3 pounds ground turkey
3 large eggs
1 cup oatmeal
1 medium red pepper, chopped fine
1 medium yellow onion, chopped fine
1 small carrot, grated
1 stalk celery, chopped fine
1 1/2 teaspoons sea salt
1 1/2 teaspoons pepper
1 1/2 teaspoons dry mustard
Place the all ingredients in a large bowl and mix well. I find it easier to use my hands for the mixing. Place the mixture in the 9X9 pan and shape into a loaf. Bake for 1 1/2 hours, or until light brown.
If you are sensitive to oats you may substitute leftover brown rice or brown rice breadcrumbs.
So many choices!
You may form the turkey into meatballs and place on a cookie sheet to bake. Cooking time for meatballs is about 30 minutes, depending on the size. You may also sauté them in a large frying pan in a little olive oil. After they have browned on all sides, remove them from the pan and keep them warm on a plate in the oven. Into the pan drippings add one tablespoon flour and cook for one minute. Whisk in 1/2 cup of white wine (or broth) and 1/4 cup of freshly minced parsley and cook for about 3 minutes, or until some of the wine/broth have evaporated. Season with sea salt and pepper, as desired. Pour over meatballs and serve.
For a beautiful presentation, try stuffing the meatloaf with additional vegetables. After you have prepared the meatloaf, place a 18″ piece of waxed paper or parchment on a hard surface. Press into a 9 X 12″ size. Into the center of the mixture place some grated carrots, cooked and drained spinach and whatever else you choose. Using the waxed paper roll up the meatloaf and place in pan, seam side down. When you slice into it, you will se spirals of colors. You may also sprinkle your stuffing mixture with about 1/2 cup of grated cheese if you like.
Basic Brown Rice
We will double this recipe
1 cup brown rice, long grain, short grain or basmati
2 cups water or stock
salt and pepper, to taste
1 Tb olive oil
Place olive oil in a pan and turn heat on to medium. Add brown rice and stir for a minute or two to coat rice. Add warm liquid. Bring to a boil, reduce heat to low and cover. Let cook, undisturbed until done about 40-50 minutes.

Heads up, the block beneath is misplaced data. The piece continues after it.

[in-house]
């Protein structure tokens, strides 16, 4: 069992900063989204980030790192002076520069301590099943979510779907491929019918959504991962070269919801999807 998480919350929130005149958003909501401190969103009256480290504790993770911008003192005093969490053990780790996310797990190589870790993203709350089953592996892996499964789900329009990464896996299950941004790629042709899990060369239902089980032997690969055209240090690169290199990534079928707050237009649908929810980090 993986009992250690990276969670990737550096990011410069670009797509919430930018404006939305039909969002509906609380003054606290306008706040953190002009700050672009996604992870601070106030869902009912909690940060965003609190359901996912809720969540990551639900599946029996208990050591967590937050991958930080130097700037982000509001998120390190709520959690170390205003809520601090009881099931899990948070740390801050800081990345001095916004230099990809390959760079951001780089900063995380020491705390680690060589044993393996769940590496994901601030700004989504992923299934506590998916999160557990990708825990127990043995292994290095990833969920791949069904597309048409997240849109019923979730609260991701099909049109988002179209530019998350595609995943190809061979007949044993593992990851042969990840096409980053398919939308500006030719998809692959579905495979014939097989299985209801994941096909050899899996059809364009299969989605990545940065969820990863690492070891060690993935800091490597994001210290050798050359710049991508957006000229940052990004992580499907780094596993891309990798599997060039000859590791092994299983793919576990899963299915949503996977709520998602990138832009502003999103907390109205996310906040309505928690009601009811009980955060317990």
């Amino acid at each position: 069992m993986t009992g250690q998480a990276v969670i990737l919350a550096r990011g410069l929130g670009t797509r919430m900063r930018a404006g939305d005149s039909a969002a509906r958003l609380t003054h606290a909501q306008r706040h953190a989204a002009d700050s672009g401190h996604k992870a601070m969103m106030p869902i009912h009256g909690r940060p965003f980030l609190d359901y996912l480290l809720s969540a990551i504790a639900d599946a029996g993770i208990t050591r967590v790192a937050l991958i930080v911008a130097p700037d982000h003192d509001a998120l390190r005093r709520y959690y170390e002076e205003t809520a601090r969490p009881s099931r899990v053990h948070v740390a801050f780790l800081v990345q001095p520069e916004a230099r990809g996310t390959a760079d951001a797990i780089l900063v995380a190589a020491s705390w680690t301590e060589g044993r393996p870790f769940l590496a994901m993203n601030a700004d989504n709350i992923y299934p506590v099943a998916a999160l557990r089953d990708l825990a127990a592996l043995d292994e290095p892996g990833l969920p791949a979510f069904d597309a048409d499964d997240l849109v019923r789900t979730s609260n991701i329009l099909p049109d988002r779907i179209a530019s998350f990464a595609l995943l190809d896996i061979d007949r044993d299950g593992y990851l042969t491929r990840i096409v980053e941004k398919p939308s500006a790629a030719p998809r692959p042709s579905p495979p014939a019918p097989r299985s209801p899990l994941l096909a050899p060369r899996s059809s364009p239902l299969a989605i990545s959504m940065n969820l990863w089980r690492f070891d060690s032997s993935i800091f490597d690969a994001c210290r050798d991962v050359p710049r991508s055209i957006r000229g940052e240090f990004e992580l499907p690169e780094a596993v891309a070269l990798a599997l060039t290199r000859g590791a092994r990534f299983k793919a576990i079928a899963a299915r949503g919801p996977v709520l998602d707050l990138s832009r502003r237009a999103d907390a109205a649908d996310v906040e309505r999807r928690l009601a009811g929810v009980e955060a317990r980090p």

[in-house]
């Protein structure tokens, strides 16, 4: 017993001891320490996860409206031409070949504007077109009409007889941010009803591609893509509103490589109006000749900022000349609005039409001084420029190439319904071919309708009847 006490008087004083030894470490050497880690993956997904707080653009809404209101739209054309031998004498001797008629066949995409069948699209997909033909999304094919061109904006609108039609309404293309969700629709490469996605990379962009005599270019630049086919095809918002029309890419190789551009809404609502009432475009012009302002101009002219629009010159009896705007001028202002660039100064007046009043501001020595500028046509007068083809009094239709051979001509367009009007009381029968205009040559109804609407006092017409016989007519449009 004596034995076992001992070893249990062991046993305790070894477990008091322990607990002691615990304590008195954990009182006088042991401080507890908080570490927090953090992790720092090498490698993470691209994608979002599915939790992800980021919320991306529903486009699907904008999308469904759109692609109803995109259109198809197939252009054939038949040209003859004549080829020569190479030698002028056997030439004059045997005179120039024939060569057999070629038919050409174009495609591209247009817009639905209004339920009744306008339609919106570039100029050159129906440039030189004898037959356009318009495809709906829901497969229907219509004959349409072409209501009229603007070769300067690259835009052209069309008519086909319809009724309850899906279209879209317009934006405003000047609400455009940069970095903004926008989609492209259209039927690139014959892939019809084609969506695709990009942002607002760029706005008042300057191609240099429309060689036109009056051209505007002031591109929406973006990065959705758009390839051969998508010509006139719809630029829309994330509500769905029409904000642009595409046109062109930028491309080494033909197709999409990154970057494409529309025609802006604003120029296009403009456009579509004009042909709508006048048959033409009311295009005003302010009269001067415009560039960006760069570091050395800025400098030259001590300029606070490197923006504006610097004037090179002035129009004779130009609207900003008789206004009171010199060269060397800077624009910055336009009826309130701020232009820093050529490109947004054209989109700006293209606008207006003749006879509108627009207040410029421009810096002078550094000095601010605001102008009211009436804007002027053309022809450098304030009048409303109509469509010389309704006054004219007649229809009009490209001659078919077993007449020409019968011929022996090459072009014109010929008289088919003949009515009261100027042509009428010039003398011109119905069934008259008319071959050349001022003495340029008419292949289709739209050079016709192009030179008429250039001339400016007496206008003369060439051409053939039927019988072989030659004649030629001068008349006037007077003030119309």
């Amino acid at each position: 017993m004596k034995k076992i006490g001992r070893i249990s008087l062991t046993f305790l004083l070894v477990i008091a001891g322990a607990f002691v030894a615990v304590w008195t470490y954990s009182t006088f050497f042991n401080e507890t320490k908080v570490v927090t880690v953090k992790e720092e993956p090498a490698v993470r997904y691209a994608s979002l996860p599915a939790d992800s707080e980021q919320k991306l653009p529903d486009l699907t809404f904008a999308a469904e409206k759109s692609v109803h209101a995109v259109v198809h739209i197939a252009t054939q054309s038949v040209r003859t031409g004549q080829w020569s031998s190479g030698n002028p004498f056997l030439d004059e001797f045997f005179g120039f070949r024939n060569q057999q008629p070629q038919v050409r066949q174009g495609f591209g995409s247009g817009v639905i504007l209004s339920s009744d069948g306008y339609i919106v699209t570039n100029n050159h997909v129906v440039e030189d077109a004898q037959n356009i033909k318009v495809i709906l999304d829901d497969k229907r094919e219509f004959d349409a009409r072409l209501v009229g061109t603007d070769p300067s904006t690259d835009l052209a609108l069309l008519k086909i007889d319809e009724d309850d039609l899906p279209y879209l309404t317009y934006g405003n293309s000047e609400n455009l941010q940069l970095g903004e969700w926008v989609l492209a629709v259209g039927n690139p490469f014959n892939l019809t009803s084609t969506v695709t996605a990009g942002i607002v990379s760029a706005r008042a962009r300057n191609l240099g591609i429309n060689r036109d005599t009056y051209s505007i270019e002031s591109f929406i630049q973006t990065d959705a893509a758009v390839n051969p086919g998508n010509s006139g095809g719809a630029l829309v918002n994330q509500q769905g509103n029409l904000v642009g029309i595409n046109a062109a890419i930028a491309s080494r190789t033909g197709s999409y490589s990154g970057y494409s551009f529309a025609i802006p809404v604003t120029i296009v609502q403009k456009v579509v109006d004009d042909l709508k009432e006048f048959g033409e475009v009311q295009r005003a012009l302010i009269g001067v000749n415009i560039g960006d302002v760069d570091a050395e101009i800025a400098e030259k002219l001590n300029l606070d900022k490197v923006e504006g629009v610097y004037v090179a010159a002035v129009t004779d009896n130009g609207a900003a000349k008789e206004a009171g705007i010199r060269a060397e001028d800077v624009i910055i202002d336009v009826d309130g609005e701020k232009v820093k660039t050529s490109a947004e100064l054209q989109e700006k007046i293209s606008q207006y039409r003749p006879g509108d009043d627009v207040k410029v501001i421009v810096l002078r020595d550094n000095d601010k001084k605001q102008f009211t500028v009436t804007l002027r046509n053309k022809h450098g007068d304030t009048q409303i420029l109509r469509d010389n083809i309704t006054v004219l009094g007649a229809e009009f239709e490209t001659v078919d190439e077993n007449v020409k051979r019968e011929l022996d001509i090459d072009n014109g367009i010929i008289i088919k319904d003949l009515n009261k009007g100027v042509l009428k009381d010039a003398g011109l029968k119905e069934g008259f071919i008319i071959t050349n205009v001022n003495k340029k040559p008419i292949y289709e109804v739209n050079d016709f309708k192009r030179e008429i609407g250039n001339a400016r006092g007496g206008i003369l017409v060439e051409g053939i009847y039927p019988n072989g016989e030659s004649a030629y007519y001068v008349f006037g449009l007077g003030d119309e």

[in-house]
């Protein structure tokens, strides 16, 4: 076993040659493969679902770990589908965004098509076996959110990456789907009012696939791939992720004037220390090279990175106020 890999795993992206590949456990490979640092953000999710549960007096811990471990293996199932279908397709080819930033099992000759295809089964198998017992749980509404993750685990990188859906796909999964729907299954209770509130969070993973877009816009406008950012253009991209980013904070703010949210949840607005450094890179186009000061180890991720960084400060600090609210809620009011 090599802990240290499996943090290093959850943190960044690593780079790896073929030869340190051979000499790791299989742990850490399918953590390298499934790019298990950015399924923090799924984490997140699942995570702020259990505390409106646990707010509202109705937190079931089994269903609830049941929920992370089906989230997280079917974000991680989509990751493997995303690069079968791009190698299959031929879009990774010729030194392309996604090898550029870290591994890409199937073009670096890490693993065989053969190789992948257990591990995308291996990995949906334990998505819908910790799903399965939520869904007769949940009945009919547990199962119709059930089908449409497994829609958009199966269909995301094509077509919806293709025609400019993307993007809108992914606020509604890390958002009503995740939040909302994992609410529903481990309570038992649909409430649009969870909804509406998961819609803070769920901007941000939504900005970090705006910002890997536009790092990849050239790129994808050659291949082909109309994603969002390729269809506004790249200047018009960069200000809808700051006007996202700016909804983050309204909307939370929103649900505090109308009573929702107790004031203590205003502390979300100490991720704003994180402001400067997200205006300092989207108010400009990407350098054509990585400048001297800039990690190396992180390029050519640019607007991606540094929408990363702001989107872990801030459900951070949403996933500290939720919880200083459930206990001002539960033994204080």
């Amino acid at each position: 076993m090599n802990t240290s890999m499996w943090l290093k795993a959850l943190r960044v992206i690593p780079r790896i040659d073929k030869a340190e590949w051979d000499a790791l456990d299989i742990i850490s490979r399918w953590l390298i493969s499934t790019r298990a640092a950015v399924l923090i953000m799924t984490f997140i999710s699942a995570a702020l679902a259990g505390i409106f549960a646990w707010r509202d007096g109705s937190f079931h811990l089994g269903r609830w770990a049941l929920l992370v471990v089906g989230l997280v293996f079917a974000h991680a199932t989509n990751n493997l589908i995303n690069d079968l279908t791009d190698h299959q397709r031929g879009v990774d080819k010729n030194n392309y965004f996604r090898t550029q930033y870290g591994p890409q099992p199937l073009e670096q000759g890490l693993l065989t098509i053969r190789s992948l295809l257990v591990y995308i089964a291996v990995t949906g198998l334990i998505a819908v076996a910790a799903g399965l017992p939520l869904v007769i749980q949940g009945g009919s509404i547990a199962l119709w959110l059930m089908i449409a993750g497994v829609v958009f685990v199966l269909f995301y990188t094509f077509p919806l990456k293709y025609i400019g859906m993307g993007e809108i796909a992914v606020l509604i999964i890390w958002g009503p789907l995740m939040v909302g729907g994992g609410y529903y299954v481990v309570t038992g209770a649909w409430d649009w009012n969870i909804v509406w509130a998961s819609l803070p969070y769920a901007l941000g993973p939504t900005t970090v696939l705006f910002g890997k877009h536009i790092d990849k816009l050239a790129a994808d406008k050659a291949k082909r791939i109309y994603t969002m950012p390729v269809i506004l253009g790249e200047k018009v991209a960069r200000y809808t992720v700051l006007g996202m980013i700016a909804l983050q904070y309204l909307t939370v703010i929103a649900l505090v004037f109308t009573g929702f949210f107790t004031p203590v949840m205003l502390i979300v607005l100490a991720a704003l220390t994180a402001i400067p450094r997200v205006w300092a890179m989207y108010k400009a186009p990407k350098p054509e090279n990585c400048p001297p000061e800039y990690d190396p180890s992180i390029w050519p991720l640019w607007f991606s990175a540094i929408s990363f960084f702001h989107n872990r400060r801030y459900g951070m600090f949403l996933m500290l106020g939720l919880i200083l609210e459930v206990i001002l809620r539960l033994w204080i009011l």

Long grain rice cooks to a fluffier texture and short grain to a stickier texture.
We’ll make a salad and dressing while the meatloaf and rice cook.
1 teaspoon Dijon mustard
2 tablespoons shallots, minced
2 cloves garlic, minced
1 lemon, juiced
3/4 cup olive oil, can also use flax oil
Place the mustard, shallots, garlic and lemon in a bowl and slowly whisk in the olive or flax oil. Or….throw it in a jar and shake!
We’ll use this basic salad dressing on a simple green salad.
We are all biochemical individuals and therefore nutrition information as well as exercise programs and health advice should be altered to suit your particular needs. The intake percentage for fats, carbohydrates and proteins are estimates based on the “average” person of good health. Some people need slightly more protein to feel their best and some need less. An individual with, for instance, diabetes, might consume fewer carbohydrates.
Growing children might require increased protein and good fats, etc. Most food guides use a base of a 2,000-calorie a day diet though an individual’s calorie requirements depends on their stature, level of physical excursion and any health anomalies.
Recommended portions are based on this caloric number. Portion sizes have increased dramatically over the past 20 years and a portion of brown rice might now be 1-2 cups, when, for most, it should be 1⁄2 cup. Do be cognizant of your portion sizes.
There are certain constants for all; antioxidants, natural body chemicals that reduce the oxidative damage caused by free-radicals, are necessary for everyone’s health. A free radical is an unstable molecule with an unpaired electron, which can cause oxidative damage to cells or tissues. Antioxidants scavenge and destroy free-radicals and are found in leafy green vegetables such as kale and chard, as well as the carotenes such as carrots, yellow squash and sweet potatoes, etc. Free-radicals are created by such health-diminishing activities as smoking, alcohol consumption and exposure to toxins, to name a few. Phytonutrients (phyto means plants) are nutrients found in plants and are protective against many diseases, including cancer. Vitamin and mineral supplements can be a useful tool to help maintain health and a good-quality multivitamin is recommended to boost anti-oxidant levels and other important nutrients.
A whole food, also known as an intact food, is a foodstuff that is in its natural, unaltered state, unrefined state, i.e., brown rice, not white rice. Whole foods offer the health-supporting nutrients required for optimum health and should be a part of everyone’s diet. Avoid processed foods and consume nutrient-dense whole foods.